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Canadian Journal of Public Health

, Volume 108, Issue 4, pp 414–417 | Cite as

Ethical challenges in FASD prevention: Scientific uncertainty, stigma, and respect for women’s autonomy

  • Natalie Zizzo
  • Eric RacineEmail author
Commentary
  • 2 Downloads

Abstract

Fetal alcohol spectrum disorder (FASD) is a leading form of neurodevelopmental delay in Canada, affecting an estimated 3000 babies per year. FASD involves a range of disabilities that entail significant costs to affected individuals, families, and society. Exposure to alcohol in utero is a necessary factor for FASD development, and this has led to FASD being described as “completely preventable”. However, there are significant ethical challenges associated with FASD prevention. These challenges revolve around 1) what should be communicated about the risks of alcohol consumption during pregnancy, given some ongoing scientific uncertainty about the effects of prenatal alcohol exposure, and 2) how to communicate these risks, given the potential for stigma against women who give birth to children with FASD as well as against children and adults with FASD. In this paper, we share initial thoughts on how primary care physicians can tackle this complex challenge. First, we recommend honest disclosure of scientific evidence to women and the tailoring of information offered to pregnant women. Second, we propose a contextualized, patient-centred, compassionate approach to ensure that appropriate advice is given to patients in a supportive, non-stigmatizing way.

Key words

Fetal alcohol spectrum disorders ethics women’s health preventive health services personal autonomy 

Mots Clés

ensemble des troubles causés par l’alcoolisation fœtale ethique santé des femmes soins de santé préventifs autonomie personnelle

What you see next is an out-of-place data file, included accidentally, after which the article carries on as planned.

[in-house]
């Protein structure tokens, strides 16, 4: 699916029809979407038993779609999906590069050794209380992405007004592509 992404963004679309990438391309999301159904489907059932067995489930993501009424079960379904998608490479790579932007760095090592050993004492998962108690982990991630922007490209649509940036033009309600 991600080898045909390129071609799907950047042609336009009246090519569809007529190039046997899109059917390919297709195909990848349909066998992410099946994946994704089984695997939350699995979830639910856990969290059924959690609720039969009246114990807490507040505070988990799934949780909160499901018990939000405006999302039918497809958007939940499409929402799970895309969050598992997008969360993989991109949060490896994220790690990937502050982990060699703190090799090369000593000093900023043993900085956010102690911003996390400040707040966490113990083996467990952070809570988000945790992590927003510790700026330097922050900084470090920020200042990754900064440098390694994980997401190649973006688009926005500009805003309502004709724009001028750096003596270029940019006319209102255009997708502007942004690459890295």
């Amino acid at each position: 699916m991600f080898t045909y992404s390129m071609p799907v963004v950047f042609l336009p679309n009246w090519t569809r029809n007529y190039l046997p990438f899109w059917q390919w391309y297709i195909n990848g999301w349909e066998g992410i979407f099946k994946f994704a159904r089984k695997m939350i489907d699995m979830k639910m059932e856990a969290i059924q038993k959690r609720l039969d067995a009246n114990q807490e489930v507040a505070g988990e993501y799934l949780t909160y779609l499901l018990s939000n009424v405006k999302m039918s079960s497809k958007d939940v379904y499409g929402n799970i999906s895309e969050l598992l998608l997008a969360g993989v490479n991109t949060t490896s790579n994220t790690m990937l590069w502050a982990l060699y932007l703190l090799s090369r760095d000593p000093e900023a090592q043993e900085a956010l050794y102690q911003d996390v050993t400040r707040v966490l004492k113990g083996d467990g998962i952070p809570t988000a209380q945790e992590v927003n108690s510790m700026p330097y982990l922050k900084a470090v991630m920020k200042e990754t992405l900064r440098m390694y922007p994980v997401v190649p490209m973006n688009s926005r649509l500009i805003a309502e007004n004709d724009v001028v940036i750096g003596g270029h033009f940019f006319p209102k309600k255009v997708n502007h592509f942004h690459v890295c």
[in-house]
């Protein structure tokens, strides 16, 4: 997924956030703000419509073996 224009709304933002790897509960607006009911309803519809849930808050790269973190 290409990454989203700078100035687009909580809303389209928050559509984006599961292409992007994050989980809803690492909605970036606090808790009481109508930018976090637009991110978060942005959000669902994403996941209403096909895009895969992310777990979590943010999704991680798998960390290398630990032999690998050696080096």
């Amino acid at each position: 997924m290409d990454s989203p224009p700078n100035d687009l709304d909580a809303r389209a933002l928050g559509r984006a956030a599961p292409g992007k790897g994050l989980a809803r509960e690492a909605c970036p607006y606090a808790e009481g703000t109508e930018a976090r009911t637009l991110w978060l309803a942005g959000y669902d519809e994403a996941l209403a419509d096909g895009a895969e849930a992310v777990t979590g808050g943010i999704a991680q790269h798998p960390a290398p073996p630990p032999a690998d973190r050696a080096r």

Résumé

L’ensemble des troubles causés par l’alcoolisation fœtale (ETCAF) est une forme prépondérante de retard de développement neurologique au Canada, touchant environ 3 000 bébés par année. L’ETCAF induit une gamme d’incapacités qui entraînent des coûts importants pour les personnes touchées, les familles et la société. L’exposition à l’alcool in utero est une condition nécessaire au développement de l’ETCAF, ce qui a conduit à la description que l’ETCAF s’avère « complètement évitable ». Cependant, il existe d’importants défis éthiques associés à la prévention de l’ETCAF. Ces défis portent sur ce qui devrait être communiqué au sujet des risques de la consommation d’alcool pendant la grossesse, compte tenu de l’incertitude scientifique persistante sur les effets de l’exposition prénatale à l’alcool, et la manière de communiquer ces risques compte tenu du risque de stigmatisation chez les femmes qui donnent naissance à des enfants avec un trouble causé par l’alcoolisation fœtale ainsi que chez les enfants et les adultes atteints par l’ETCAF. Dans cet article, nous partageons de premières réflexions sur la façon dont les médecins de première ligne peuvent aborder ce défi complexe. Premièrement, nous recommandons la divulgation des preuves scientifiques aux femmes et l’adaptation de l’information offerte aux femmes enceintes. Deuxièmement, nous proposons une approche contextuelle, axée sur le patient et la compassion pour assurer que des conseils appropriés soient donné aux patients d’une manière favorable et non stigmatisante.

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Copyright information

© The Canadian Public Health Association 2017

Authors and Affiliations

  1. 1.Neuroethics Research UnitInstitut de recherches cliniques de MontréalMontréalCanada
  2. 2.Department of Experimental Medicine, Biomedical Ethics UnitMcGill UniversityMontréalCanada
  3. 3.Department of Medicine and Department of Social and Preventative MedicineUniversité de MontréalMontréalCanada
  4. 4.Department of Neurology and NeurosurgeryMcGill UniversityMontréalCanada

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